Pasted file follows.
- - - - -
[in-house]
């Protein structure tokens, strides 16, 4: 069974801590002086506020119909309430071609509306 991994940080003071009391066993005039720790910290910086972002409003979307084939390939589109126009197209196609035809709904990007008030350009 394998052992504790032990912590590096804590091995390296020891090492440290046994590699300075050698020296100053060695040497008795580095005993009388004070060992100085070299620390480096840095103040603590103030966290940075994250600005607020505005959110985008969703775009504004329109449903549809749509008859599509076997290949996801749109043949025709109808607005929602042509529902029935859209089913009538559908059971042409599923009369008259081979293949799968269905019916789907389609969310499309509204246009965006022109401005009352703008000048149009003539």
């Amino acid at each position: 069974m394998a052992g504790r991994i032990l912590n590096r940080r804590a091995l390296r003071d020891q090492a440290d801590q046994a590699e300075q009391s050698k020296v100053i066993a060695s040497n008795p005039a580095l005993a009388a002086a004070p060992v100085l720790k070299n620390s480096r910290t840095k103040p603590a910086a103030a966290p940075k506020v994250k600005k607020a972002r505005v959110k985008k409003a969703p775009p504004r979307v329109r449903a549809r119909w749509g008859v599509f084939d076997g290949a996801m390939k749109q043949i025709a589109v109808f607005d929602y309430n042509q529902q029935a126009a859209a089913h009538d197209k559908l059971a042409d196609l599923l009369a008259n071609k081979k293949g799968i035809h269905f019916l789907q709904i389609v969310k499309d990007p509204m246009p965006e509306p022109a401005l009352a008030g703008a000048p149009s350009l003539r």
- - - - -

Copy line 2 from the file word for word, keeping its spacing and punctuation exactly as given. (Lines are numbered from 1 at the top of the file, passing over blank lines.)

């Protein structure tokens, strides 16, 4: 069974801590002086506020119909309430071609509306 991994940080003071009391066993005039720790910290910086972002409003979307084939390939589109126009197209196609035809709904990007008030350009 394998052992504790032990912590590096804590091995390296020891090492440290046994590699300075050698020296100053060695040497008795580095005993009388004070060992100085070299620390480096840095103040603590103030966290940075994250600005607020505005959110985008969703775009504004329109449903549809749509008859599509076997290949996801749109043949025709109808607005929602042509529902029935859209089913009538559908059971042409599923009369008259081979293949799968269905019916789907389609969310499309509204246009965006022109401005009352703008000048149009003539």